If the seller does not complete all agreed uponinspectionrepairs and causes a cosmetic eyesore in the process, what is my recourse?

Get Legal Help Today

 Secured with SHA-256 Encryption

If the seller does not complete all agreed uponinspectionrepairs and causes a cosmetic eyesore in the process, what is my recourse?

Seller said all issues were repaired last week. I walked through and discovered most had no in fact been done. One was a major gas leak. The contractor basically faked the repair. The gas company came out and said it was leaking dangerously. They also added missing ductwork as requested, but cut a hole in the gorgeous travertine tile floor right in the workspace in the kitchen floor. It could have been placed in the kickplate and not have resulted in an eyesore. They’ve added some type of apparatus to the tile floor in the bathroom that is unsightly.

Asked on August 7, 2011 Missouri

Answers:

FreeAdvice Contributing Attorney / FreeAdvice Contributing Attorney

Answered 10 years ago | Contributor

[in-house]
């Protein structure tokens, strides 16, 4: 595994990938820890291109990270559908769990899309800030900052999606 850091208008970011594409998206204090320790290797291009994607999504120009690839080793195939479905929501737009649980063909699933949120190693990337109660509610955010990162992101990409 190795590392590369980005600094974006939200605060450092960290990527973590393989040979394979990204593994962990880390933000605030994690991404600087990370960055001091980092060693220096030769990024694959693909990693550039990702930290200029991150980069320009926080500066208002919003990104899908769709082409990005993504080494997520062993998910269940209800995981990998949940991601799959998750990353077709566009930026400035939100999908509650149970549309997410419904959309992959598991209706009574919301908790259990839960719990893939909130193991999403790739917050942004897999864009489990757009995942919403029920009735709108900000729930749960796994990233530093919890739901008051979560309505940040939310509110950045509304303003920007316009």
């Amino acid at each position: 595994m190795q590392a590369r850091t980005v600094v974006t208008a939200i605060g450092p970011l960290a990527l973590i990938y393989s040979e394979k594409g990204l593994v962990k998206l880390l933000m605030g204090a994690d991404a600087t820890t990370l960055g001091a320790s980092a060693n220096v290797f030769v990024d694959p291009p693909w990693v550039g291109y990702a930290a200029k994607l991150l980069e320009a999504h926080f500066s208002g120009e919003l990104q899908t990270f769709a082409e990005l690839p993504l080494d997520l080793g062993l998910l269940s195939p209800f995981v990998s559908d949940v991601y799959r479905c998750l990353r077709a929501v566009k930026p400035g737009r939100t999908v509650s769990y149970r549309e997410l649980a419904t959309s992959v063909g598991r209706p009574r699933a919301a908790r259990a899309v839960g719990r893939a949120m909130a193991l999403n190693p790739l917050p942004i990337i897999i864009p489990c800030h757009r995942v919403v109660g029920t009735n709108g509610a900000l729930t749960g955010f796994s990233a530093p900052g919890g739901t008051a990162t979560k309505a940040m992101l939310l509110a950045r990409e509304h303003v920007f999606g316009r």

If your written agreement calls for the repairs to be made in a workmanlike manner as a condition of closing escrow (as most contracts do when physical problems are discovered during the inspection process by a buyer), you have the option to demand that the repairs be made properly within the stated period of time or you will not close escrow.

There is no reason why you as the potential buyer must accept sloppy and defective workmanship. If the seller cannot get the required repairs completed within the agreed upon time frame and approved by the permit and building department where the home is located, the seller stands to lose the sale.

You should also retain your own licensed contractor to review the repairs in order to protect your interests in deciding upon whether or not you should close escrow on the home.


IMPORTANT NOTICE: The Answer(s) provided above are for general information only. The attorney providing the answer was not serving as the attorney for the person submitting the question or in any attorney-client relationship with such person. Laws may vary from state to state, and sometimes change. Tiny variations in the facts, or a fact not set forth in a question, often can change a legal outcome or an attorney's conclusion. Although AttorneyPages.com has verified the attorney was admitted to practice law in at least one jurisdiction, he or she may not be authorized to practice law in the jurisdiction referred to in the question, nor is he or she necessarily experienced in the area of the law involved. Unlike the information in the Answer(s) above, upon which you should NOT rely, for personal advice you can rely upon we suggest you retain an attorney to represent you.

Get Legal Help Today

Find the right lawyer for your legal issue.

 Secured with SHA-256 Encryption